Antimony toxicity

Background

  • Antimony is a metalloid and will react as a metal and nonmetal
    • Shares many similar properties with arsenic
  • Used to treat leishmaniasis and schistosomiasis
    • Most reported cases are due to complication of treatment
  • Most common forms used for treatment are trivalent and pentavalent compounds
  • Additional exposure occur from industrial exposures as inhalation of antimony dusts or fumes during processing
  • Antimony is thought to exert its toxic effects due to inactivation of various thiol-containing proteins and enzymes

Stibine

  • Most toxic form of antimony
  • Colorless gas that is formed when antimony reacts with hydrogen
    • Can result when mixing drain cleaners containing sodium hydroxide in areas with antimony ore
  • Can result in massive hemolysis

Toxicokinetics

  • Absorption
    • Inhalation
    • Ingestion
    • Transcutaneous
    • Bioavailability is 15-50%
  • Distribution
    • Predominately in highly vascular organs
    • Trivalent form seen in red blood cells
    • Pentavalent form accumulates in the liver
  • Metabolism
    • Pentavalent form is converted to trivalent form in the liver
  • Excretion
    • Trivalent form undergoes enterohepatic recirculation
    • Renal
      • Trivalent has a slow elimination with approximately 10% cleared within the first 24 hours
      • Pentavalent will have approximately 50-60% cleared within the first 24 hours

Clinical Features

Clinical features can range from mild local irritation to organ dysfunction

  • GI
    • Anorexia
    • Nausea/vomiting
      • Leading to profound volume depletion
    • Abdominal pain
    • Diarrhea
    • Hemorrhagic gastritis
    • Pancreatitis
    • Can react with water in salvia, producing sufficient hydrochloric acid to cause GI burns
  • CV
    • Decreases myocardial contraction
    • Decreased systolic pressure through decreased coronary vasomotor tone
    • Bradycardia
    • EKG changes
      • More common in pentavalent preparations
      • Prolonged QT
      • Inversion or flattening of T waves
      • Torsades de pointes
  • Pulmonary
    • Local irritation
      • Laryngitis and Tracheitis
    • Antimony pneumoconiosis
      • Chronic exposure
      • Cough, wheezing, and exertional dyspnea
      • CXR showing diffuse, dense, punctate non-confluent opacities in the middle and lower lobes
  • Renal
    • Proteinuria
    • Increased BUN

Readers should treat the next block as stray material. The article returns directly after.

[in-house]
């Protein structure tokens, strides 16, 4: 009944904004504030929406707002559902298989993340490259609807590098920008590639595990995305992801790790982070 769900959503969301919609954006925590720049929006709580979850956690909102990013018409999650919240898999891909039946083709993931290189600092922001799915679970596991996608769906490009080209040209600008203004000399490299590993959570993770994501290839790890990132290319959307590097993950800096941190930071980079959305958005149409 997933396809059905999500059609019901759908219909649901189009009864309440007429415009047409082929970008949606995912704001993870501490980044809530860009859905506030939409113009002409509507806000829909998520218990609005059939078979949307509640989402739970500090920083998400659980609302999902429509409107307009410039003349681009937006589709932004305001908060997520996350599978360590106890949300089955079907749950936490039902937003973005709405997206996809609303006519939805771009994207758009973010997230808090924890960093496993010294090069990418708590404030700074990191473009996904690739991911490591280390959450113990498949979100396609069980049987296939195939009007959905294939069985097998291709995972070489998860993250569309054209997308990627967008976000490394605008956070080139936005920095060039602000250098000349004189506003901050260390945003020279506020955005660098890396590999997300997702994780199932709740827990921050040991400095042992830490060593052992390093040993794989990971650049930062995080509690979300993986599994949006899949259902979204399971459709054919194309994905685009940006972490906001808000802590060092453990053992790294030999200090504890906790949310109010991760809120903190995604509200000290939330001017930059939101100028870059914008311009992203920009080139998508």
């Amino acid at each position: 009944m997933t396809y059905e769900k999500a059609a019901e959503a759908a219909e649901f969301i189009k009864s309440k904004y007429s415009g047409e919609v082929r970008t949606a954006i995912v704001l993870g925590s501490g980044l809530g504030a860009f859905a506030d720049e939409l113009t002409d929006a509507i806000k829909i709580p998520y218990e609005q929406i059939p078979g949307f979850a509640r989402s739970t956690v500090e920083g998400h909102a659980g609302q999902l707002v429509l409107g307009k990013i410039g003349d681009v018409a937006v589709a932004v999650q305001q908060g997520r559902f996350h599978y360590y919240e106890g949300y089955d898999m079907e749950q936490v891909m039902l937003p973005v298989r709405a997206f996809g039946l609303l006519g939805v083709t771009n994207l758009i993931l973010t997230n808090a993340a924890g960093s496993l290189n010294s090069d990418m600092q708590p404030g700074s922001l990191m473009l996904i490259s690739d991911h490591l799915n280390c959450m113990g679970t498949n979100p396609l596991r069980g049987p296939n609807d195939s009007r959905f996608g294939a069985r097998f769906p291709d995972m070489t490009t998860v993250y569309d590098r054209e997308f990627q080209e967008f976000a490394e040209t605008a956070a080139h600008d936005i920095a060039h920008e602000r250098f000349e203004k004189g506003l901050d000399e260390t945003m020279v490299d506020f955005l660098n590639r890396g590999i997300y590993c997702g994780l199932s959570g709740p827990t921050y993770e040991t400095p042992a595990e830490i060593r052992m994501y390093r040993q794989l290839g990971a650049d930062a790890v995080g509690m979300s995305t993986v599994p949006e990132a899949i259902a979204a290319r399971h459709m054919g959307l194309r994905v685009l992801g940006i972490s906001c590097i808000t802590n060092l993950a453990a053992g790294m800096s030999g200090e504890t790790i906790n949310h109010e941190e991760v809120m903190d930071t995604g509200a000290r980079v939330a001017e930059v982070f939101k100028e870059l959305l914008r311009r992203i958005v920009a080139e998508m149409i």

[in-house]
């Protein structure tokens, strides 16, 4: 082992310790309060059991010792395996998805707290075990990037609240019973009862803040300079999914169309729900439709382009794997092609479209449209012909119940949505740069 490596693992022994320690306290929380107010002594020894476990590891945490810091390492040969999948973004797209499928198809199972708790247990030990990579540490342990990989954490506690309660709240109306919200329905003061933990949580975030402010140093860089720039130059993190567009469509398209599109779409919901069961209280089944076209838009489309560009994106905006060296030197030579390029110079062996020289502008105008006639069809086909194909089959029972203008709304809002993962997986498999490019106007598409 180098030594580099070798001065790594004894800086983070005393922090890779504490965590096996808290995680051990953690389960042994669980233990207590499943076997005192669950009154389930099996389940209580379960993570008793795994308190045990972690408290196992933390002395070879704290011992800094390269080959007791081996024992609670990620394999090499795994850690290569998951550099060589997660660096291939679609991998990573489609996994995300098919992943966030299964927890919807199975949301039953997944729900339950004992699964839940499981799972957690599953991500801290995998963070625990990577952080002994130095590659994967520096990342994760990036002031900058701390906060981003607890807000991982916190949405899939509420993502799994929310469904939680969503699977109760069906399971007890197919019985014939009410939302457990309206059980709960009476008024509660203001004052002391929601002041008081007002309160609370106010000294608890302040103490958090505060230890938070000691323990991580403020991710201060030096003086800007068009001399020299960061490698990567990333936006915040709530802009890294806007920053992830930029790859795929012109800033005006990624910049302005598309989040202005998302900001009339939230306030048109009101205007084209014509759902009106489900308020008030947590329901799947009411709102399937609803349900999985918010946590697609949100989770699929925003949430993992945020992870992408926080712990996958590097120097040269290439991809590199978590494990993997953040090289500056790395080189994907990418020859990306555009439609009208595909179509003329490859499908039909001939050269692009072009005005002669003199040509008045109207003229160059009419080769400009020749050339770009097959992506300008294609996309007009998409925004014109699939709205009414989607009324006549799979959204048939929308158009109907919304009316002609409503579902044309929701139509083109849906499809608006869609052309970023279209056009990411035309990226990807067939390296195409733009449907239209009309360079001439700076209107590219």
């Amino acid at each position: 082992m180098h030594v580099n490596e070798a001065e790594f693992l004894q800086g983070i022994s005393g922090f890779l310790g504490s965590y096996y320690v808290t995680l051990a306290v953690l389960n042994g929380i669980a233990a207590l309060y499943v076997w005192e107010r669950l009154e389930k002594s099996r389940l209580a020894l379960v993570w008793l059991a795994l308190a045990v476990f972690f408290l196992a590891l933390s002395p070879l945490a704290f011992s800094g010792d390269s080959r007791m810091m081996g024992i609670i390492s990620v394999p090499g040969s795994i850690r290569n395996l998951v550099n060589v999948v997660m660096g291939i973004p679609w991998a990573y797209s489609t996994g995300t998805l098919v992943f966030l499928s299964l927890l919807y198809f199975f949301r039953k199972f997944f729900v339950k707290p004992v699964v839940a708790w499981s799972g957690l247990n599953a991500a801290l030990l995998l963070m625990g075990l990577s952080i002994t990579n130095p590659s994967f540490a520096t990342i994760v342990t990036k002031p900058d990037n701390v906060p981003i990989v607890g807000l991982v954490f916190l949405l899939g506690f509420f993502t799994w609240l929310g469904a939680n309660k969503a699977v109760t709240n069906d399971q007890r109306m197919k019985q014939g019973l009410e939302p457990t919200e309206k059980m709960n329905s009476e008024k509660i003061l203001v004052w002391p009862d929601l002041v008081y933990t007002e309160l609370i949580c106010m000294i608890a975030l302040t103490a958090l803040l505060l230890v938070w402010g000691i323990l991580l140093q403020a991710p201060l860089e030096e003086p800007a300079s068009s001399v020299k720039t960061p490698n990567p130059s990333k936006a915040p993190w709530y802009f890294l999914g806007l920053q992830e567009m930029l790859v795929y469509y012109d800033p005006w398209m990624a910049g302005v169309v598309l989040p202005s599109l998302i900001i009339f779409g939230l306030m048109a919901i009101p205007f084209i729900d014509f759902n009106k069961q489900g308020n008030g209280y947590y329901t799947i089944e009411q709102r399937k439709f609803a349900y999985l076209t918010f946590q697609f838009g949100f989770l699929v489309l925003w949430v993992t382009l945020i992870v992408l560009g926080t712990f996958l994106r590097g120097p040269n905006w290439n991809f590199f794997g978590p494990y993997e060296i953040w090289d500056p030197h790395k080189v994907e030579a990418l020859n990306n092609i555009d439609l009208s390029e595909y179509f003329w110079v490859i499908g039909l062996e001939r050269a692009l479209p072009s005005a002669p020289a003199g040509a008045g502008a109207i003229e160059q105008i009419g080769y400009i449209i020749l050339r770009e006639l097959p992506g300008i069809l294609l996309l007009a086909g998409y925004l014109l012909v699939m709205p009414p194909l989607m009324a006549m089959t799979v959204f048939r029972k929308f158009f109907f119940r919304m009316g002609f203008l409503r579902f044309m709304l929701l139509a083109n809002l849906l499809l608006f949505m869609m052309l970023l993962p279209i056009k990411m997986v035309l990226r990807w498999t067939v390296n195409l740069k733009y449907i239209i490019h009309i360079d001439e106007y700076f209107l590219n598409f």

• ATN
    • Renal failure
  • Hepatic
    • Elevated aminotransferase
    • Hepatic necrosis
  • Hematologic
    • Thrombocytopenia
    • Leukopenia
    • Severe anemia seen in HIV patients being treated for leishmaniasis
  • Dermatologic
    • Antimony Spots
      • Papules and pustules around sweat glands
      • Can resemble varicella
    • Eczema
    • Lichenification
  • Musculoskeletal
    • Myalgias
    • Arthralgias
  • Reproductive
    • Increased risk of spontaneous abortion and premature labor
  • Ocular
    • Local irritation
    • Conjunctivitis
    • Photophobia
    • Corneal burn

Differential Diagnosis

Heavy metal toxicity

Evaluation

  • BMP
  • CBC
  • Urinalysis
  • EKG to look for cardiac affects of antimony
  • Cardiac monitor to assess for arrhythmia
  • CXR
  • Cases of stibine
    • Add type and cross, and coagulation factors as transfusions are likely required
  • Serum level 0.8 - 3 μg/L (6.6-24.6 nmol/L)
  • Urine level (24 hr) 0.5-6.2 μg/L (4.1-50.1 nmol/L)

Management

  • Decontamination
    • Gastric lavage may be of benefit
    • Activated charcoal
      • Additionally may use multi-dose activated charcoal due to enterohepatic circulation
    • Dermal exposure
      • Irrigation with soap and water
  • Supportive Care
    • Fluid resuscitation
    • Electrolyte repletion
    • Monitor I/Os
    • Antiemetics
    • Blood transfusions based on institutional criteria
  • Chelation
    • Dimercaprol
      • 200-600mg/d IM shown in a case series to increase urinary excretion of antimony1
    • Succimer
    • Dimercaptopropane-sulfonic acid (DMPS)
    • All have shown improved survival in animal models

Stibine

  • Place on high flow oxygen
  • Consider need for exchange transfusion to remove stibine-hemoglobin complexes

Disposition

  • Will require admission to a monitored bed, likely ICU.
  • Consult Toxicology or poison control

References

Tarabar, A. Antimony. In: Goldfrank's Toxicologic Emergencies. 9th Ed. New York: McGraw-Hill; 2011: 1207-1213

  1. 1. Lauwers LF, Roelants A, Rosseel PM, et al. Oral antimony intoxications in man. Crit Care Med. 1990;18:324-326.